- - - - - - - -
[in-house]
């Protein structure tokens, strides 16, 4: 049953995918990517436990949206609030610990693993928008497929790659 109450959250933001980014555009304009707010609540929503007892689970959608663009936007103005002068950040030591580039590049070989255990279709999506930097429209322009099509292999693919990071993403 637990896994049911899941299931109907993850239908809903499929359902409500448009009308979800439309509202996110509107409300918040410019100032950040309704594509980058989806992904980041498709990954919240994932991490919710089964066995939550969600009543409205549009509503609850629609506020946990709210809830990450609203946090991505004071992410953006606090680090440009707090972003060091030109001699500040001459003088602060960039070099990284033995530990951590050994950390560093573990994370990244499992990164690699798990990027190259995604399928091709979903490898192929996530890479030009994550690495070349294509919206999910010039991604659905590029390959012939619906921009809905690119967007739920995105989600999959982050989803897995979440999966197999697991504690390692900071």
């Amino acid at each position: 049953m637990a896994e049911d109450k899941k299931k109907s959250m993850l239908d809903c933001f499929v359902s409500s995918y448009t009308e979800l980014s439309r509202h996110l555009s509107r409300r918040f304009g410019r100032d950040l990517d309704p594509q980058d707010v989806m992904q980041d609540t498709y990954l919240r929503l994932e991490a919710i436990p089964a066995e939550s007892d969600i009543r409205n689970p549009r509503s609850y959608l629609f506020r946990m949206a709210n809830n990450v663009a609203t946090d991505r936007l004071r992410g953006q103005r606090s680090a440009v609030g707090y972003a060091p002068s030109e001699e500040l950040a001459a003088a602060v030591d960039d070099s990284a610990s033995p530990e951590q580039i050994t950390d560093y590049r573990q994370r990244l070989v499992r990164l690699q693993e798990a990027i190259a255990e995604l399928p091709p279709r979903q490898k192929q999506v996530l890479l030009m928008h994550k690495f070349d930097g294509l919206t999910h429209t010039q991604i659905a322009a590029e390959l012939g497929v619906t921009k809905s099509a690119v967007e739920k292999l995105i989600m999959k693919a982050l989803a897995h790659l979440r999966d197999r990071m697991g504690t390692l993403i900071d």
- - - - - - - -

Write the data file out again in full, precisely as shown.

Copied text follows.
[in-house]
């Protein structure tokens, strides 16, 4: 049953995918990517436990949206609030610990693993928008497929790659 109450959250933001980014555009304009707010609540929503007892689970959608663009936007103005002068950040030591580039590049070989255990279709999506930097429209322009099509292999693919990071993403 637990896994049911899941299931109907993850239908809903499929359902409500448009009308979800439309509202996110509107409300918040410019100032950040309704594509980058989806992904980041498709990954919240994932991490919710089964066995939550969600009543409205549009509503609850629609506020946990709210809830990450609203946090991505004071992410953006606090680090440009707090972003060091030109001699500040001459003088602060960039070099990284033995530990951590050994950390560093573990994370990244499992990164690699798990990027190259995604399928091709979903490898192929996530890479030009994550690495070349294509919206999910010039991604659905590029390959012939619906921009809905690119967007739920995105989600999959982050989803897995979440999966197999697991504690390692900071």
């Amino acid at each position: 049953m637990a896994e049911d109450k899941k299931k109907s959250m993850l239908d809903c933001f499929v359902s409500s995918y448009t009308e979800l980014s439309r509202h996110l555009s509107r409300r918040f304009g410019r100032d950040l990517d309704p594509q980058d707010v989806m992904q980041d609540t498709y990954l919240r929503l994932e991490a919710i436990p089964a066995e939550s007892d969600i009543r409205n689970p549009r509503s609850y959608l629609f506020r946990m949206a709210n809830n990450v663009a609203t946090d991505r936007l004071r992410g953006q103005r606090s680090a440009v609030g707090y972003a060091p002068s030109e001699e500040l950040a001459a003088a602060v030591d960039d070099s990284a610990s033995p530990e951590q580039i050994t950390d560093y590049r573990q994370r990244l070989v499992r990164l690699q693993e798990a990027i190259a255990e995604l399928p091709p279709r979903q490898k192929q999506v996530l890479l030009m928008h994550k690495f070349d930097g294509l919206t999910h429209t010039q991604i659905a322009a590029e390959l012939g497929v619906t921009k809905s099509a690119v967007e739920k292999l995105i989600m999959k693919a982050l989803a897995h790659l979440r999966d197999r990071m697991g504690t390692l993403i900071d």